by Rob Cleveland
The last time I saw Ty Segall, he was fit to bust. Still, deep in the recesses of my mind, here’s what I remember: He wore a baby mask, twirling what resembled an umbilical chord on stage, like a psychopathic Roger Daltrey, with intermittent tantrums and nods to Suicidal Tendencies, shouting “All I wanted was a fucking Pepsi,” at will. The next minute, it was raining diapers from the balcony, and Segall was condemning his comrades for the parade, screaming, “I could have used those for my daughter!” Ty Segall does not have a daughter, and he may be armed and dangerous.
Now he’s out in the street, pulverizing perfectly good toilets with a real-live axe, looking sharp and colluding with Steve Albini. I’m not sure if this is an exercise in catharsis, anal-retentive redemption, an obligatory promo stunt, or all of the above. Whatever the case, he sure knows a thing or two about beguiling folk… Have a look back at this poor reporter’s nonplussed expression, worn after a performance on Chicago’s WGN station during the Emotional Mugger tour of last year. He does all of his own stunts.
So, it’s the year 2017, and we’ve got ourselves a second self-titled record from Sloppo since 2008. Nearly a decade later, Ty Segall continues to enthrall and enrapture his fans with powdered guitar tones, crispier than Panko. Ty Segall (2017) isn’t coy, but it is the real McCoy. The underground legend has put out god only knows how many albums now (because—who’s counting?); however, this one was all done in one live session with Master Steve Albini behind the board. The golden-mane-d Laguna Beach lunatic fringe has yet to pull the live trick out of his sleeve (until now), and I must say—it’s the first of its kind to get to the Moon.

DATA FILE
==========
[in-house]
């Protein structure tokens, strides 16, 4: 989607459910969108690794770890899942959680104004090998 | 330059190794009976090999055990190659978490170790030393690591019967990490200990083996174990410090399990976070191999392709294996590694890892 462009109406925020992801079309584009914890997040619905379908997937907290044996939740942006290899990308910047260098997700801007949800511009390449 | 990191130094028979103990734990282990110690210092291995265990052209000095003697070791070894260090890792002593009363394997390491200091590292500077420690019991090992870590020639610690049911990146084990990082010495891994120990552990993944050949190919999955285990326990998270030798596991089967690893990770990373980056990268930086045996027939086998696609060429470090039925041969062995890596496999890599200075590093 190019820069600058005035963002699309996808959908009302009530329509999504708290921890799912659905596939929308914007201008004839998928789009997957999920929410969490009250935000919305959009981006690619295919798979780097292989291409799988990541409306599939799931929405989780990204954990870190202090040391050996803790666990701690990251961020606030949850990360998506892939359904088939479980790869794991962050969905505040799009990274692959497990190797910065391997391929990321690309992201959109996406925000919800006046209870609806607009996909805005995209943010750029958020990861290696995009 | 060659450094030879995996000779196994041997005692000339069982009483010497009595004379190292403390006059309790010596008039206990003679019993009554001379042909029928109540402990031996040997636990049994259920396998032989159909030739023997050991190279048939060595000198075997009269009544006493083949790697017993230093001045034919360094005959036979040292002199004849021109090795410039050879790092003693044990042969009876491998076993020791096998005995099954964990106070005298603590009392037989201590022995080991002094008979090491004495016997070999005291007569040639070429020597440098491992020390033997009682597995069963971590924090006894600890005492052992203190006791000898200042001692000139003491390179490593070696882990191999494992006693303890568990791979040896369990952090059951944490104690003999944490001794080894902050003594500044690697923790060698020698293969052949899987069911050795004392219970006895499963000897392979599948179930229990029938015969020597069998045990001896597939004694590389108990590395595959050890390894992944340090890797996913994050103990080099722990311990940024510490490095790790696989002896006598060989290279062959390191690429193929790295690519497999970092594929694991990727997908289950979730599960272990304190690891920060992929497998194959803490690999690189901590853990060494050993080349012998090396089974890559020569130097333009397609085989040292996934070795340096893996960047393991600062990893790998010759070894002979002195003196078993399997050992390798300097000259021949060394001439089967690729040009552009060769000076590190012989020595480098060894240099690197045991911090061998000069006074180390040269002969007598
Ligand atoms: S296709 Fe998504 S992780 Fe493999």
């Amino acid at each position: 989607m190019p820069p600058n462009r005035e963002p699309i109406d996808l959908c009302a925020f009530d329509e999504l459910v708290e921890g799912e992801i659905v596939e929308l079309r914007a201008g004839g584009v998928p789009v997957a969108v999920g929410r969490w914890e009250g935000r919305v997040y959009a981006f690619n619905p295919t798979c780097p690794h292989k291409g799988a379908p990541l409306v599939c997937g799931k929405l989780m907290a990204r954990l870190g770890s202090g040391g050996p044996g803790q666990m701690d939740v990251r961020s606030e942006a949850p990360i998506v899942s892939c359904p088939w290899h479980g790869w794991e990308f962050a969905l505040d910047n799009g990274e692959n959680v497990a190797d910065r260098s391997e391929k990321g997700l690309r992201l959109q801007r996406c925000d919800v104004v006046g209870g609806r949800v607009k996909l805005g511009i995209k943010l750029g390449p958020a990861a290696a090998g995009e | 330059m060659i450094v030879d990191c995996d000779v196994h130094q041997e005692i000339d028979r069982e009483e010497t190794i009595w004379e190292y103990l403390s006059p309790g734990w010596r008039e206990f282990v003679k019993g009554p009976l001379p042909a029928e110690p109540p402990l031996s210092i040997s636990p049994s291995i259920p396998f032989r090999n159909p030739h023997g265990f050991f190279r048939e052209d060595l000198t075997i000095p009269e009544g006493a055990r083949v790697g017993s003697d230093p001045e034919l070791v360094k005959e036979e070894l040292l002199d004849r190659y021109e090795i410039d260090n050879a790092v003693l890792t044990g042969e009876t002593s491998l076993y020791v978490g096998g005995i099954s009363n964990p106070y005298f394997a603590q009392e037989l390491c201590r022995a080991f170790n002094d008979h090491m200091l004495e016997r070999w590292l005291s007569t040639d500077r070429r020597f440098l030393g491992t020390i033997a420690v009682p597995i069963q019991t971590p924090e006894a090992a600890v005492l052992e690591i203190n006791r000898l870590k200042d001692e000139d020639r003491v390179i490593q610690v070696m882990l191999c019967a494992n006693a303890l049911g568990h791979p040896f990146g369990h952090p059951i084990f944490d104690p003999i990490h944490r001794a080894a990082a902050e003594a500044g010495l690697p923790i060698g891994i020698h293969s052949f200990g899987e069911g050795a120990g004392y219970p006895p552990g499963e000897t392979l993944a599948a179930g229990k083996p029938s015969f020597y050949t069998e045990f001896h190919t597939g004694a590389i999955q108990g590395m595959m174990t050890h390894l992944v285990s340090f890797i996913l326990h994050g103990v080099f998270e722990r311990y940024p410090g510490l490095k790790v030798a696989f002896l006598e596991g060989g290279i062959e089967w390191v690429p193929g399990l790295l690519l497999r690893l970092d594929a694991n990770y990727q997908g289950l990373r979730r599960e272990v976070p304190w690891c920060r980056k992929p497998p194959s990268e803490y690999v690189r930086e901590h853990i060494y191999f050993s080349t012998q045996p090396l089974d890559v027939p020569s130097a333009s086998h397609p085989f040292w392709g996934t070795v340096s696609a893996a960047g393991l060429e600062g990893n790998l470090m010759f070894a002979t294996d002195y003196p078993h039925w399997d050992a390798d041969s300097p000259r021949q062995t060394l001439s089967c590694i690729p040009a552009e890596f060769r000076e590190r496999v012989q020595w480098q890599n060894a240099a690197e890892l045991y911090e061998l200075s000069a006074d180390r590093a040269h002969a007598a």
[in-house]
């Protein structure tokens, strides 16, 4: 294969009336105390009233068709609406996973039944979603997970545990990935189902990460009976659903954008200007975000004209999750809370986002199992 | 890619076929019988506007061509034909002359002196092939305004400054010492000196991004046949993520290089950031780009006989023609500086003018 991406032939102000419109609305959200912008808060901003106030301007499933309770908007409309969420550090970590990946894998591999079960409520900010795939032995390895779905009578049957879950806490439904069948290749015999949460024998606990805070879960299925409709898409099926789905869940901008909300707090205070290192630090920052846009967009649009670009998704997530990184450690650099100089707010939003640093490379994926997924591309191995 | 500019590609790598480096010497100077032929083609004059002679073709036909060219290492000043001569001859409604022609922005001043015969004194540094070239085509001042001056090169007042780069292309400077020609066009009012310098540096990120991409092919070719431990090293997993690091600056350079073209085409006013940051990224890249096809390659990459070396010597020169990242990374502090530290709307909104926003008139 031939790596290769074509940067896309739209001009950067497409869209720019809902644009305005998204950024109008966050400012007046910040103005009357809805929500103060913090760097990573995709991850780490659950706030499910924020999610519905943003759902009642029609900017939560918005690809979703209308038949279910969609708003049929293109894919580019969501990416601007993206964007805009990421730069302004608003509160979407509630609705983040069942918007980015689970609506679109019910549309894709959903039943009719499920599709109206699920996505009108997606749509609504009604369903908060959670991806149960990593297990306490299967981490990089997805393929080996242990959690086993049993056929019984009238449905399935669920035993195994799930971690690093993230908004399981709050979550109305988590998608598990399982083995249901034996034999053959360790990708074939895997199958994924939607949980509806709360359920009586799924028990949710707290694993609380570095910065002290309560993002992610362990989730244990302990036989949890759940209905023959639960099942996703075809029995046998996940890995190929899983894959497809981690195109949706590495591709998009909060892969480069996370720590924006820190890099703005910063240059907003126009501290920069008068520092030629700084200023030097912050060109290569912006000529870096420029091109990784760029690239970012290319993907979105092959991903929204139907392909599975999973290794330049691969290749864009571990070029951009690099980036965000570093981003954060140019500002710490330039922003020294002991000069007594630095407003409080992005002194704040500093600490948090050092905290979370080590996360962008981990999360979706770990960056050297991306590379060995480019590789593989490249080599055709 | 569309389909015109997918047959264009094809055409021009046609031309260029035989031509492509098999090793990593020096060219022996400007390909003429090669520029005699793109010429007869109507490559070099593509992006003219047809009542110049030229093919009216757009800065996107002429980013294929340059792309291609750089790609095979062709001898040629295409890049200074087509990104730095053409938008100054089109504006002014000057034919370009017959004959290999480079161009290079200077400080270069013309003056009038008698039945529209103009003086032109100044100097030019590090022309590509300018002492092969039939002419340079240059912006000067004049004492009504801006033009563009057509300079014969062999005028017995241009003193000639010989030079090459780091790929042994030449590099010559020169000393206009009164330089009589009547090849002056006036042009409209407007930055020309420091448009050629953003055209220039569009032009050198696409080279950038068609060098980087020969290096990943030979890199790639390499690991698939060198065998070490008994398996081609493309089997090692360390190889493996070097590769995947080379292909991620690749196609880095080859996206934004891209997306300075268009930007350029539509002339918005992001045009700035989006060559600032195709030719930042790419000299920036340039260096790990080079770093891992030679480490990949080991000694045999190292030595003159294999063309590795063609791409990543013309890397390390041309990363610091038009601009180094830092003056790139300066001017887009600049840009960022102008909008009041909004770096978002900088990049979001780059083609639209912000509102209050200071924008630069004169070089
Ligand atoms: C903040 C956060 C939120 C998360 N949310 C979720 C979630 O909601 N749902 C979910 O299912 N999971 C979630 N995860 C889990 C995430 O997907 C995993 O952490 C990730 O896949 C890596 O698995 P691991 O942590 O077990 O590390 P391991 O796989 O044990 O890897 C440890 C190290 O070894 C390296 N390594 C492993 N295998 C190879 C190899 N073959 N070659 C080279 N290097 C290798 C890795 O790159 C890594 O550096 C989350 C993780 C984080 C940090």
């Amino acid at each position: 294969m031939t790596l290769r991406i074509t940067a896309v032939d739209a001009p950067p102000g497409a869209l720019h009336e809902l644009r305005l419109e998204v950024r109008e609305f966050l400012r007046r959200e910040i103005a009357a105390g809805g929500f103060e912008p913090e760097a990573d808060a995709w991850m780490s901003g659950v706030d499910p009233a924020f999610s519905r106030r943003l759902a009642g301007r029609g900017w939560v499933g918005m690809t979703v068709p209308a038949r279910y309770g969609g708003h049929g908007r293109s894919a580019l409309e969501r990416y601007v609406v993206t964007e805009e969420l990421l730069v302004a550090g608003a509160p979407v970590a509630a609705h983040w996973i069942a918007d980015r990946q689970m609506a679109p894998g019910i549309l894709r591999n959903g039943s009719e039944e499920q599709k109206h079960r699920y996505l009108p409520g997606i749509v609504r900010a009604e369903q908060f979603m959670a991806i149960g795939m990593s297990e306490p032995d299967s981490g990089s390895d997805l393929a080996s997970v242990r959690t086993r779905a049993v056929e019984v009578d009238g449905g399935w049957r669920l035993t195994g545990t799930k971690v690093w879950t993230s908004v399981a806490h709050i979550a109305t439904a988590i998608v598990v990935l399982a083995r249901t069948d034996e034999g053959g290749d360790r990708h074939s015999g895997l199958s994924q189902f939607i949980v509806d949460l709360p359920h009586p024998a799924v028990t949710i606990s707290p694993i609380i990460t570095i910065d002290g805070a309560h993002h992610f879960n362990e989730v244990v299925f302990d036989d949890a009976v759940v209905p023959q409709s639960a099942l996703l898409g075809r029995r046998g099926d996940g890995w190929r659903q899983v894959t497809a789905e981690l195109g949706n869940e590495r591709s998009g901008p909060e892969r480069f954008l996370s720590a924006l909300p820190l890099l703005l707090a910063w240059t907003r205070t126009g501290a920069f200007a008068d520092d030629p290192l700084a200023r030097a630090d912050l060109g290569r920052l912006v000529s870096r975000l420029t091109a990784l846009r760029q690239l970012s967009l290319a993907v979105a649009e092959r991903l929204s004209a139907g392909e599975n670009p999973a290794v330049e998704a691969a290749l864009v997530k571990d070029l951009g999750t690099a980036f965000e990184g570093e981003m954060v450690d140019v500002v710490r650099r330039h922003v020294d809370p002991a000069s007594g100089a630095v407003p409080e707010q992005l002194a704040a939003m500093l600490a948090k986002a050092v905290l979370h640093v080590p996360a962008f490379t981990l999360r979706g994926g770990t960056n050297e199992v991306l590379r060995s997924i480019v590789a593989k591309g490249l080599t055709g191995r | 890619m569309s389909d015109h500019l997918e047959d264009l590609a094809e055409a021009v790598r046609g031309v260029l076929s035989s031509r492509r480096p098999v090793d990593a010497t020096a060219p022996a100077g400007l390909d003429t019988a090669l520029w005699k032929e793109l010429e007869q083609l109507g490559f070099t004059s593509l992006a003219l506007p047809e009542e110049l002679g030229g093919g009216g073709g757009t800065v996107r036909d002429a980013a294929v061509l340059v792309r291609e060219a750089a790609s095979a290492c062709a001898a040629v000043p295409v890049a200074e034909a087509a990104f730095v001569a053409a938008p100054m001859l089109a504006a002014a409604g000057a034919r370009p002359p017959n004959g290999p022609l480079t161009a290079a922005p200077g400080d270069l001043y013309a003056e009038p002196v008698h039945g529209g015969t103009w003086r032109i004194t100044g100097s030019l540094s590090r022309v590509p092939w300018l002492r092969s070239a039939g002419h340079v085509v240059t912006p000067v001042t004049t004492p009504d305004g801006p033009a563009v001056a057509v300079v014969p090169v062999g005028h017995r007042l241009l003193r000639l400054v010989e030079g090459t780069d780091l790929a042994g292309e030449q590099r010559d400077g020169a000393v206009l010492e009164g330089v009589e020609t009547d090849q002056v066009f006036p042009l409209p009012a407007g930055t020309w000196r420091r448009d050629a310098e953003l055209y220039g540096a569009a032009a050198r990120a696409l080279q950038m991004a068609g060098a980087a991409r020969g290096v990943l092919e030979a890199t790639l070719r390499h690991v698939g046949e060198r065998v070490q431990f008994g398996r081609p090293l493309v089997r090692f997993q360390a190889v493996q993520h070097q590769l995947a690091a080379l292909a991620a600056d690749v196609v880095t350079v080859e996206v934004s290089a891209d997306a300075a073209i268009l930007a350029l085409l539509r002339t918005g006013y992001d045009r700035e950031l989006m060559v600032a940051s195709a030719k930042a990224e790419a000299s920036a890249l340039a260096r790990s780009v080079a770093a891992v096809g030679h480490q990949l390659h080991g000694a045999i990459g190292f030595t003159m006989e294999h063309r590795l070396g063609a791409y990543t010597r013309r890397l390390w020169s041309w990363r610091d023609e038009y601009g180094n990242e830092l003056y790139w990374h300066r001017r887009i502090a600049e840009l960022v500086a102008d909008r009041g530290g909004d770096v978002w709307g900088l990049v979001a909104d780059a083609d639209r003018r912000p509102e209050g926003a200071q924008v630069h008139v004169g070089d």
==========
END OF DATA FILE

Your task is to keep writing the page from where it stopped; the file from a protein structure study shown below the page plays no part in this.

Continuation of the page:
What’s it like? Well—I’ll defer to Royal Tenenbaum here: “I’m not talking about dance lessons. I’m talking about putting a brick through the other guy’s windshield. I’m talking about taking it out and chopping it up.” The songs strike a balance between heavy electric vs. acoustic, or a combination of the two to taste. You’ve got five scorchers (“Break a Guitar,” “Freedom,” “Warm Hands (Freedom Returned),” “The Only One,” “Thank You, Mr. K”), three ballads (“Talkin’,” “Orange Color Queen,” “Papers”), and one scorcher-ballad (“Take Care (To Comb Your Hair)”). The live energy that’s been injected into this record is unprecedented for Ty. That’s the long and short of it…
The levels are all on point and the drums are tight and tuned to absolute perfection. “Break a Guitar” is a suitable entry point for one to make their acquaintance with the album; it’s a return to form in the name of rock n’ roll, with a mean, gritty and lean-spirited presence, and a familiar wash of fuzzy textures—here one minute and gone the next. The next tune, “Freedom,” sounds like a speedier, more hollowed out Manipulator iteration, with room for Charles Moothart to beat the shit out of the drums… Drums that pan wildly from left to right. Right to left?
“Warm Hands (Freedom Returned)” follows, and it’s the Epcot center of long-form rock n’ roll. It’s a bit like Cream (i.e “Politician”), or a cracked-out rendition of The Doors' “L.A. Woman,” chock-full of raw power, in a Sabbath-y suite of sorts—going on without rest, and an unrelenting cowbell (on the quarter). Quarter or no quarter, the Wurlitzer anchors the ship, but only for a minute. High praise goes to Ben Boye, the boy wonder, whose pianism is a subtle beast on the LP. Moothart is a monster on this record too, rivaling the likes of Keith Moon, Bonham, Mitch Mitchell, and Ginger Baker. Which—I’m sure they’ll all meet one day.